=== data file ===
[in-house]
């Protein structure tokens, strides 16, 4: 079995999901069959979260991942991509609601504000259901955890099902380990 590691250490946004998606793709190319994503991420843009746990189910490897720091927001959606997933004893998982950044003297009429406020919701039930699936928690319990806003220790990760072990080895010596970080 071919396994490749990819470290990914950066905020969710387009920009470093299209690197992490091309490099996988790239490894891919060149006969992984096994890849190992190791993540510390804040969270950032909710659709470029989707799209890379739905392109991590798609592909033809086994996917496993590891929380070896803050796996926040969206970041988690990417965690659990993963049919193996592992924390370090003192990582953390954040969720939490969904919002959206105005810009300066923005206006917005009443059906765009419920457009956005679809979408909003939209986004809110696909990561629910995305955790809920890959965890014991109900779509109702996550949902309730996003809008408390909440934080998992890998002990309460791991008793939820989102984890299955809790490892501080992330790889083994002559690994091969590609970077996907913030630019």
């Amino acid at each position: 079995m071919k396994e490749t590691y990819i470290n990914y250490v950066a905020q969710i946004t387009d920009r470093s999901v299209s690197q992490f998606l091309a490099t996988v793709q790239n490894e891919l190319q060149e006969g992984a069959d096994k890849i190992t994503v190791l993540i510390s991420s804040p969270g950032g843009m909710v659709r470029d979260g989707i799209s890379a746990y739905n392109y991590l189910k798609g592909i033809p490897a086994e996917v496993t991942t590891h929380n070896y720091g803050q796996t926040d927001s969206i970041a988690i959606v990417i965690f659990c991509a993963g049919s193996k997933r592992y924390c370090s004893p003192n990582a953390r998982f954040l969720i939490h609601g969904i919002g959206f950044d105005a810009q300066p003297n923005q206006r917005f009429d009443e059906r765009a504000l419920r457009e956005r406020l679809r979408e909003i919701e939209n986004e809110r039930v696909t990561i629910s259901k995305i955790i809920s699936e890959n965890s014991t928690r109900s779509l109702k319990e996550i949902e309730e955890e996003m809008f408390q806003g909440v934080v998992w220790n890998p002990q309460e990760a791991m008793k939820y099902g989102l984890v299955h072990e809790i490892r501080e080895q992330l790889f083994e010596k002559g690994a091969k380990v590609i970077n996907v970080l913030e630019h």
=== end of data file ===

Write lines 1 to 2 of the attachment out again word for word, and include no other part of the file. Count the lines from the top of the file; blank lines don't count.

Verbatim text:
[in-house]
């Protein structure tokens, strides 16, 4: 079995999901069959979260991942991509609601504000259901955890099902380990 590691250490946004998606793709190319994503991420843009746990189910490897720091927001959606997933004893998982950044003297009429406020919701039930699936928690319990806003220790990760072990080895010596970080 071919396994490749990819470290990914950066905020969710387009920009470093299209690197992490091309490099996988790239490894891919060149006969992984096994890849190992190791993540510390804040969270950032909710659709470029989707799209890379739905392109991590798609592909033809086994996917496993590891929380070896803050796996926040969206970041988690990417965690659990993963049919193996592992924390370090003192990582953390954040969720939490969904919002959206105005810009300066923005206006917005009443059906765009419920457009956005679809979408909003939209986004809110696909990561629910995305955790809920890959965890014991109900779509109702996550949902309730996003809008408390909440934080998992890998002990309460791991008793939820989102984890299955809790490892501080992330790889083994002559690994091969590609970077996907913030630019």